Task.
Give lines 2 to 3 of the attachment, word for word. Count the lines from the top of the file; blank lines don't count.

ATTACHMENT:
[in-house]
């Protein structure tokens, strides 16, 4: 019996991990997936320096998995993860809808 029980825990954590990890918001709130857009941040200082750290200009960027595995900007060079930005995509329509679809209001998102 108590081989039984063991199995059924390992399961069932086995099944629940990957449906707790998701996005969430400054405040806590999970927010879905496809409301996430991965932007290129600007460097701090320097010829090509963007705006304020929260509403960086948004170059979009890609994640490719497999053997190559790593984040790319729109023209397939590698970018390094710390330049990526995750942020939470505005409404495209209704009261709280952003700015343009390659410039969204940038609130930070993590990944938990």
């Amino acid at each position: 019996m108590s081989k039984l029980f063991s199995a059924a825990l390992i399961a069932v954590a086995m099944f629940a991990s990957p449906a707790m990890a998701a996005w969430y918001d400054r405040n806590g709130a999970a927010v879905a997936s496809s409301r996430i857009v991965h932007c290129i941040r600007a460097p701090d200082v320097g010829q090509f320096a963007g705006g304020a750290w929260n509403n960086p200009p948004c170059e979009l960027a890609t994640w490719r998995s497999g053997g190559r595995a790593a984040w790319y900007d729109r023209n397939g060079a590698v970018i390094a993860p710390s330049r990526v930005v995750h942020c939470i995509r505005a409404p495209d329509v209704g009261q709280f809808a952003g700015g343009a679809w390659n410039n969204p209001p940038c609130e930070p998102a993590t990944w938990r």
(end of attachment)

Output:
């Protein structure tokens, strides 16, 4: 019996991990997936320096998995993860809808 029980825990954590990890918001709130857009941040200082750290200009960027595995900007060079930005995509329509679809209001998102 108590081989039984063991199995059924390992399961069932086995099944629940990957449906707790998701996005969430400054405040806590999970927010879905496809409301996430991965932007290129600007460097701090320097010829090509963007705006304020929260509403960086948004170059979009890609994640490719497999053997190559790593984040790319729109023209397939590698970018390094710390330049990526995750942020939470505005409404495209209704009261709280952003700015343009390659410039969204940038609130930070993590990944938990």
């Amino acid at each position: 019996m108590s081989k039984l029980f063991s199995a059924a825990l390992i399961a069932v954590a086995m099944f629940a991990s990957p449906a707790m990890a998701a996005w969430y918001d400054r405040n806590g709130a999970a927010v879905a997936s496809s409301r996430i857009v991965h932007c290129i941040r600007a460097p701090d200082v320097g010829q090509f320096a963007g705006g304020a750290w929260n509403n960086p200009p948004c170059e979009l960027a890609t994640w490719r998995s497999g053997g190559r595995a790593a984040w790319y900007d729109r023209n397939g060079a590698v970018i390094a993860p710390s330049r990526v930005v995750h942020c939470i995509r505005a409404p495209d329509v209704g009261q709280f809808a952003g700015g343009a679809w390659n410039n969204p209001p940038c609130e930070p998102a993590t990944w938990r």